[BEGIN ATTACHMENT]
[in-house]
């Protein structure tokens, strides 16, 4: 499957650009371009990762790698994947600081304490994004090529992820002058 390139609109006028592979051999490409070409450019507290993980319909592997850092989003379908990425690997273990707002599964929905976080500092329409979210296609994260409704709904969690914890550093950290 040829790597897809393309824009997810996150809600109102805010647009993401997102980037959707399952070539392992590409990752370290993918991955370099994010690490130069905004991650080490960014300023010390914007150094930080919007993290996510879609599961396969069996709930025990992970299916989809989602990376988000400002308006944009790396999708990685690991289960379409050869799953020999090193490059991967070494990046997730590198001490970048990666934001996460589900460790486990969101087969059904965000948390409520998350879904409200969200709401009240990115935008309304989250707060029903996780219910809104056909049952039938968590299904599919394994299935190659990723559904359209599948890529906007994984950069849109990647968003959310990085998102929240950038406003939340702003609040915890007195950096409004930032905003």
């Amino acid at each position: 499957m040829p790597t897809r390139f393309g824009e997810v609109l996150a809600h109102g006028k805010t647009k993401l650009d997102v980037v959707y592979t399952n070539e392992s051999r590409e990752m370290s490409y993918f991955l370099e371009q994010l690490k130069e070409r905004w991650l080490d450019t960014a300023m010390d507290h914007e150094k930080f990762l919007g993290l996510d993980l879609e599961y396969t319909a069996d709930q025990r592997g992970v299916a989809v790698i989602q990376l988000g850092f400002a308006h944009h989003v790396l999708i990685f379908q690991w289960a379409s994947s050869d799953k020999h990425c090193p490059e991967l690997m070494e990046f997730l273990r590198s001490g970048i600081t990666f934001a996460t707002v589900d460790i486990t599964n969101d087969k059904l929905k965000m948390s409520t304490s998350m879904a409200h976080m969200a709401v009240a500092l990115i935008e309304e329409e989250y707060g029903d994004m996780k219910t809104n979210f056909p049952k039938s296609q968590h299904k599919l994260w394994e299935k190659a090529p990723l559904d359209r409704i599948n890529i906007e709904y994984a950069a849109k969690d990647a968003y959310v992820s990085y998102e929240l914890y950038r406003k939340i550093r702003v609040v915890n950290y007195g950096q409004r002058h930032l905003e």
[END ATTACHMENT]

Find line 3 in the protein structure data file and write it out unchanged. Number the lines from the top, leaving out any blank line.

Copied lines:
């Amino acid at each position: 499957m040829p790597t897809r390139f393309g824009e997810v609109l996150a809600h109102g006028k805010t647009k993401l650009d997102v980037v959707y592979t399952n070539e392992s051999r590409e990752m370290s490409y993918f991955l370099e371009q994010l690490k130069e070409r905004w991650l080490d450019t960014a300023m010390d507290h914007e150094k930080f990762l919007g993290l996510d993980l879609e599961y396969t319909a069996d709930q025990r592997g992970v299916a989809v790698i989602q990376l988000g850092f400002a308006h944009h989003v790396l999708i990685f379908q690991w289960a379409s994947s050869d799953k020999h990425c090193p490059e991967l690997m070494e990046f997730l273990r590198s001490g970048i600081t990666f934001a996460t707002v589900d460790i486990t599964n969101d087969k059904l929905k965000m948390s409520t304490s998350m879904a409200h976080m969200a709401v009240a500092l990115i935008e309304e329409e989250y707060g029903d994004m996780k219910t809104n979210f056909p049952k039938s296609q968590h299904k599919l994260w394994e299935k190659a090529p990723l559904d359209r409704i599948n890529i906007e709904y994984a950069a849109k969690d990647a968003y959310v992820s990085y998102e929240l914890y950038r406003k939340i550093r702003v609040v915890n950290y007195g950096q409004r002058h930032l905003e």